It’s not every day that a rural doctor freshly out of residency is tasked with managing a critically injured patient on their own.
But for new physician, Dr. Nicki Gabers, it’s definitely something she’s starting to get accustomed to.
That’s why she’s grateful for the help she can get from Real-Time Virtual Support—a physician friend at the click of the button when she needs it.
“I think if I hadn’t had RUDi to call and go over everything, that would have been a very traumatizing case for me to have right out of residency. I don’t think I’d be feeling as comfortable and excited to go back up North and work back up North.”Dr. Nicki Gabers
Dr. Gabers, who lives in the Kootenays, has been locuming in small communities across the province.
Despite being a fully-fledged doctor for less than a year, Dr. Gabers isn’t a stranger to difficult medical procedures. She has already been involved with providing six chest tubes for airway management.
But at a locum in a remote community in Northwest British Columbia (BC), she took a call that would lead to one of the most intense and stressful situations any doctor can experience. A call came through that a young teenager was critically injured in a head-on collision and she was the nearest—and only—physician in the area.
“I hadn’t had to do an entire trauma before where I didn’t have any other doctor in the room, let alone anything like this,” said Dr. Gabers. “I’ve done some rural medicine, but you can usually call some sort of friend in, but the closest friend that I had, that I could physically have in the room, was at least an hour away.”
At that moment, Dr. Gabers knew that, even though she couldn’t have a friend by her side, the next best thing was to have a friend on the other end of the smartphone.
“I just really wanted someone to be there looking over my shoulder, giving me advice as I go. And RUDi was definitely that for me,” said Dr. Gabers.
RUDi doctors are virtual Emergency physicians who connect with rural doctors, nurses, midwives and other providers over Zoom. They are part of the RTVS peer support program, which is also staffed by virtual physicians who can support maternity and newborn (MaBAL) and pediatric (CHARLiE) cases.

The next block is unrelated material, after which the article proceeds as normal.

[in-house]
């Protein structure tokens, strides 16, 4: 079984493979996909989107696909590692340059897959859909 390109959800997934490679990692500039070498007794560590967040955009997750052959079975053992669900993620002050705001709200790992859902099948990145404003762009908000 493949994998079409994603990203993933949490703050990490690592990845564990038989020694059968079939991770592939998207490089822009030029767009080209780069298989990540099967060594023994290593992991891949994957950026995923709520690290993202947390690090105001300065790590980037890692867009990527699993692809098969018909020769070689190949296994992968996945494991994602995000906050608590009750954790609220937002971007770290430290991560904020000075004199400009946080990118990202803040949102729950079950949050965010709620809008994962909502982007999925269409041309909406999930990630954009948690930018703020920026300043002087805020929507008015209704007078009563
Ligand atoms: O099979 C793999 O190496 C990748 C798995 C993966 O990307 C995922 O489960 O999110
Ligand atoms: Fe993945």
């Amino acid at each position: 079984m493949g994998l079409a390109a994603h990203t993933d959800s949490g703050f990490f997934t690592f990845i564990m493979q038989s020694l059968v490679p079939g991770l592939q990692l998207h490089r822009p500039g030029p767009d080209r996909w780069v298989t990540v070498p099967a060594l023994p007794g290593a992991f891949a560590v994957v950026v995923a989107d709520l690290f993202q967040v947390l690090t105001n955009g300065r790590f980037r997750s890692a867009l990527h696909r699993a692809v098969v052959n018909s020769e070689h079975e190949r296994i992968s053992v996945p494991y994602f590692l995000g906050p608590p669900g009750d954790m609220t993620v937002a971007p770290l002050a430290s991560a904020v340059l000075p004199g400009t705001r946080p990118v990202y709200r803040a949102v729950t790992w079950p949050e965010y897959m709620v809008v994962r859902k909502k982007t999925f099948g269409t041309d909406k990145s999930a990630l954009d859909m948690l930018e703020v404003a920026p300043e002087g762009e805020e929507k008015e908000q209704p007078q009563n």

Dr. Gabers called RUDi from the Zoom app on a smartphone and on the other end of the call was Dr. Ryan Hoskins.
“I think this case was an emblematic example of exactly how RTVS and RUDi can work because it was a situation where it was as acute as it basically gets,” said Dr. Hoskins. “Dr. Gabers was simply looking for a second opinion in the same way that you would if you were in an Emergency Room in the city and you had such a serious case going on. You’d want a colleague in the room to help you out. And so we got that call and, with RUDi, it allows you to be there virtually,” he said.
“The doc, she had such great competency and confidence. All I was doing was providing a second opinion, and in the way that RTVS is supposed to be a friend.”
Dr. Gabers said Dr. Hoskins’s help had made a stressful and difficult situation more manageable. “I think if I hadn’t had RUDi to call and go over everything, that would have been a very traumatizing case for me to have right out of residency. I don’t think I’d be feeling as comfortable and excited to go back up North and work back up North.”
She added: “I couldn’t imagine how much worse it would have been without having somebody else there reviewing it with you and saying, like, no, this is the right thing.”
Dr. Hoskins said he had experienced stressful situations out of residency, as well, and could relate to how Dr. Gabers was feeling.
He said: “That was part of my motivation for getting involved in RUDi, I think, is knowing that I could offer something that might be a bit different from what happened for me.”
This trauma case was a prime example of how RTVS peer supports can make a difference, but both Dr. Hoskins and Dr. Gabers were keen to stress the importance of normalizing calls for support even when the case is more routine.
Dr. Hoskins said: “Anytime is a good time to call RUDi because it’s just a buddy system, even for things that are more stable, but maybe you’re not sure what’s going on. It’s still a totally appropriate call and we’re very happy to have those calls.
“It’s just an easy thing to do and a really healthy improvement with how rural care can be provided.”